Our group first reported on the use of an antiangiogenic compound for retinoblastoma by observing the effect of subconjunctival injections of combretastatin A-4 phosphate (CA-4P) prodrug treatment on tumor vasculature and growth in the luteinizing hormone ß (LHß)-Tag transgenic mouse.35 The CA-4P prodrug induced an extensive, dose-dependent decrease in microvessel density and led to significant tumor reduction in treated eyes compared with the placebo control (P<.001). No evidence of intraocular toxicity was observed by histopathologic evaluation.
Our group also recently reported a decreased tumor burden in LHß-Tag mice compared to subconjunctival carboplatin injections alone when these injections were combined with subconjunctival injections (150 to 300 g) of anecortave acetate, an angiostatic cortisone (modified steroid).36 The greatest reduction in tumor burden was observed when a low-dose (150 to 300 g) injection of anecortave acetate was given after 6 subconjunctival carboplatin injections. No retinal toxicity was observed.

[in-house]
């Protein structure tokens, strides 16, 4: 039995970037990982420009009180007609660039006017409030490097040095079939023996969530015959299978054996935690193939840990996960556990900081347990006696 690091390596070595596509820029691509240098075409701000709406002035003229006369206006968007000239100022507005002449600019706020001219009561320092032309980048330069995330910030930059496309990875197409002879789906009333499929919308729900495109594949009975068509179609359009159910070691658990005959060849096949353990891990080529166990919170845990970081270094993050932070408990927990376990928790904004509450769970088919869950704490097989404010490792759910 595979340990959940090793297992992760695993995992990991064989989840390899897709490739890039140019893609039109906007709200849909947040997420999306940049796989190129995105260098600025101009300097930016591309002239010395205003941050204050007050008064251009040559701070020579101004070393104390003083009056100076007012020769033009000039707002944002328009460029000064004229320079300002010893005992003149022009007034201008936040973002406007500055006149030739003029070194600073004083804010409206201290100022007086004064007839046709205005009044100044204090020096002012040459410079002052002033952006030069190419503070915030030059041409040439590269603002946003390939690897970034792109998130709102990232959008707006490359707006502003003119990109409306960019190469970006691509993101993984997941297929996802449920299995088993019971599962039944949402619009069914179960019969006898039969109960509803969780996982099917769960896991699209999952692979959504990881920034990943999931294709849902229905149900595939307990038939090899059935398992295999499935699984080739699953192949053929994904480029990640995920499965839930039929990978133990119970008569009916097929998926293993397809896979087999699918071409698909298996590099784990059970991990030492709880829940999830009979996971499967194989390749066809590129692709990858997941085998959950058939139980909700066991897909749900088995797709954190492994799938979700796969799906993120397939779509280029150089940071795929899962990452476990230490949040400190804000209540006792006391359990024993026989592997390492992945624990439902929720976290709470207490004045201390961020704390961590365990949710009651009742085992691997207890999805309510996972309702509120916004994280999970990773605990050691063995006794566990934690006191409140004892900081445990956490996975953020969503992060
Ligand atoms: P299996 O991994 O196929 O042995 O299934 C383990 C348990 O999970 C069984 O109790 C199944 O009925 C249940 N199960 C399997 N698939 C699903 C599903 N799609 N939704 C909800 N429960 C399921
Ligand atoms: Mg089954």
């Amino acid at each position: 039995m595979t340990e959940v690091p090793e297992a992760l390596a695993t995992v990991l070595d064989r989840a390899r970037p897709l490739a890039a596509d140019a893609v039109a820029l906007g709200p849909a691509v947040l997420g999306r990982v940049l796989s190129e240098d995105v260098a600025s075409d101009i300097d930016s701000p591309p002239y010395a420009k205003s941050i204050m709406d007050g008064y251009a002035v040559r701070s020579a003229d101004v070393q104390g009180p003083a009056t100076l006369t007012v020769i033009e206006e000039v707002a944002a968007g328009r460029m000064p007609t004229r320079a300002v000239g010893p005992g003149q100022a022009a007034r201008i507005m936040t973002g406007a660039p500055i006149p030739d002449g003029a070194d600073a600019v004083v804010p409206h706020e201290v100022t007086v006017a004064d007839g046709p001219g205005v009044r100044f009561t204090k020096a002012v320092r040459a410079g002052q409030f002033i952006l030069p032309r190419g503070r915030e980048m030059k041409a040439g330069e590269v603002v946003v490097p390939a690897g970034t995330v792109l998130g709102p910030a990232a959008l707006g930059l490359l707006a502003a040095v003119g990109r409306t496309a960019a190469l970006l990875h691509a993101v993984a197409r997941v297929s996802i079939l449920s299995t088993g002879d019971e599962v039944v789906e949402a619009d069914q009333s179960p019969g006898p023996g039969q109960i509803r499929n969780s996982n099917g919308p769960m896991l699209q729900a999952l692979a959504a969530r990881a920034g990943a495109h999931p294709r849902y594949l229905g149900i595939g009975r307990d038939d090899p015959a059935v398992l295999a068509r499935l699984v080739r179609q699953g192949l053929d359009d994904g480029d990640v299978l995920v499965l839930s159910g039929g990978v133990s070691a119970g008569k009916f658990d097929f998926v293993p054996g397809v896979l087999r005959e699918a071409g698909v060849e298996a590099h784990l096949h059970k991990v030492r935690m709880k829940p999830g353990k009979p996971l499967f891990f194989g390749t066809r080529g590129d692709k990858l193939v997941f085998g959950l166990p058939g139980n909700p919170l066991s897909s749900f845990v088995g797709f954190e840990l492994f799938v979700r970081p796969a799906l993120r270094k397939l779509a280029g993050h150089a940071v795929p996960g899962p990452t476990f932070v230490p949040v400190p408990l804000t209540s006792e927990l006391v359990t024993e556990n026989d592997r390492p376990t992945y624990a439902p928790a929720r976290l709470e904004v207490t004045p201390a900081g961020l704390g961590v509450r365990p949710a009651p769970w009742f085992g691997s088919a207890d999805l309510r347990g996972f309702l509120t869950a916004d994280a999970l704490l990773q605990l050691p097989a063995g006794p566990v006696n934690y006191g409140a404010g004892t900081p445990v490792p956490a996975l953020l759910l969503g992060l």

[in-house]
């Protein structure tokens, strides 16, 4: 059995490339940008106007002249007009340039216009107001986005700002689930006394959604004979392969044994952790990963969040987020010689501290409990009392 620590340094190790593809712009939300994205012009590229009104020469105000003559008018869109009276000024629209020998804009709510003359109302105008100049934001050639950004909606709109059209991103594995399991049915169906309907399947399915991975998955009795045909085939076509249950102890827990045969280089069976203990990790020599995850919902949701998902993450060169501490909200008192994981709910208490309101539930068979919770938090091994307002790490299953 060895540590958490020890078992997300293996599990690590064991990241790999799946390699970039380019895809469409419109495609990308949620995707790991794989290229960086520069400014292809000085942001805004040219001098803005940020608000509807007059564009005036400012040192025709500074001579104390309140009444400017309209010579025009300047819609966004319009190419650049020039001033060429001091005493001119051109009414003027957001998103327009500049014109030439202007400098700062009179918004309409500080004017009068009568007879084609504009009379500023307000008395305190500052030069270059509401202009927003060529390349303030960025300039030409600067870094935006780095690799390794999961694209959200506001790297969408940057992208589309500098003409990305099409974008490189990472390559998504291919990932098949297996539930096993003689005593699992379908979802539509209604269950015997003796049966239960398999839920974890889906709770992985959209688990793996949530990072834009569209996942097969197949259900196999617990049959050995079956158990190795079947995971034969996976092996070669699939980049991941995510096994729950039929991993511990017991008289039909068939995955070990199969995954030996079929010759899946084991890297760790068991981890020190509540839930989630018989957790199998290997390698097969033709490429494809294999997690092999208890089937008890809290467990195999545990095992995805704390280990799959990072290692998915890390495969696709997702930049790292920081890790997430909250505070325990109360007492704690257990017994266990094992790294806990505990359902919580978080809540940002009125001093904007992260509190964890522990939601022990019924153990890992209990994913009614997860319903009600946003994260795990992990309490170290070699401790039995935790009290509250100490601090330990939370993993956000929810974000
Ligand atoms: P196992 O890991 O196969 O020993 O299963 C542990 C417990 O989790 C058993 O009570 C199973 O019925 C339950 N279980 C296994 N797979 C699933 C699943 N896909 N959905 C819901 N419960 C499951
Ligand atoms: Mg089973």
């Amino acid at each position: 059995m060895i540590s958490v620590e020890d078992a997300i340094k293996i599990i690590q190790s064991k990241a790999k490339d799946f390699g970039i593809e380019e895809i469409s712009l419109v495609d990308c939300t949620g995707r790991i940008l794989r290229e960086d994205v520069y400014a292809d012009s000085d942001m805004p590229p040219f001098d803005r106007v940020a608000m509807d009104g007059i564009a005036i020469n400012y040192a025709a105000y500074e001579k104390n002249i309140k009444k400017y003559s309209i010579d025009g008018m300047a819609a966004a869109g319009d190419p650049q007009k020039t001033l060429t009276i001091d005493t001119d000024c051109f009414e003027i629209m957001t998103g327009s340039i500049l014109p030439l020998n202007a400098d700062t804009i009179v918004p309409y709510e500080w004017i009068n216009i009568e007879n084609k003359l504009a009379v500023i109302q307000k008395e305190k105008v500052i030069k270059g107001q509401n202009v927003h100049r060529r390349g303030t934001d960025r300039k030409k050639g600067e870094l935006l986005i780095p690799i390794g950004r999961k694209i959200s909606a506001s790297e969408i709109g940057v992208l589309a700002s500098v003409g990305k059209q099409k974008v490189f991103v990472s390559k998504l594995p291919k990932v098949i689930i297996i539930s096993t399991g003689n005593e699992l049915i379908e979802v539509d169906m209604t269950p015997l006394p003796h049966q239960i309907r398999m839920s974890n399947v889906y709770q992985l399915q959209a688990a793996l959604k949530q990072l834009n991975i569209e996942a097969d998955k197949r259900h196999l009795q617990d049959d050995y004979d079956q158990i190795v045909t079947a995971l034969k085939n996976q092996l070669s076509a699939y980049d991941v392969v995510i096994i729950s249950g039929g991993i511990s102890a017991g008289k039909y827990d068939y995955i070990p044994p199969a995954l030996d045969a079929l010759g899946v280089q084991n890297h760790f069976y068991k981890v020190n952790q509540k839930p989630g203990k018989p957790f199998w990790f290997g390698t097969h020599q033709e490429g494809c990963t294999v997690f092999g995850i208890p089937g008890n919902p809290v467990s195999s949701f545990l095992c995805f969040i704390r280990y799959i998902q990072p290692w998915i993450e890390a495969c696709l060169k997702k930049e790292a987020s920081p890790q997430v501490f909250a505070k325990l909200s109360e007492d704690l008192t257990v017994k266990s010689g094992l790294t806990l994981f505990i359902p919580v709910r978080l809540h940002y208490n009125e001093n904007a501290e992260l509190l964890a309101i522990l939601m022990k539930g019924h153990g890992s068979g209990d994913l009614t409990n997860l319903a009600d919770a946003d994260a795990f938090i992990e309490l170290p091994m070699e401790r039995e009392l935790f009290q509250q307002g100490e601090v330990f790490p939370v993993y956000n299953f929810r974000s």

Our laboratory has recently explored the potential use of antiangiogenic agents for human retinoblastoma by characterizing tumor vessel maturation patterns in the LHß -Tag mouse.37 Immunofluorescence studies indicate that increased cell proliferation and angiogenesis are detected in the retinal inner nuclear layer before morphologic neoplastic changes occur. As tumor size increases, angiogenesis diminishes concomitantly with the appearance of mature vessels. Treatment with antiangiogenic drugs reduces the amount of immature vessels, but not mature vessels in this mouse model. This study suggests that patients with small, new tumors could be treated with an antiangiogenic agent such as anecortave acetate, while advanced tumors may require adjuvant treatments targeting mature vessels.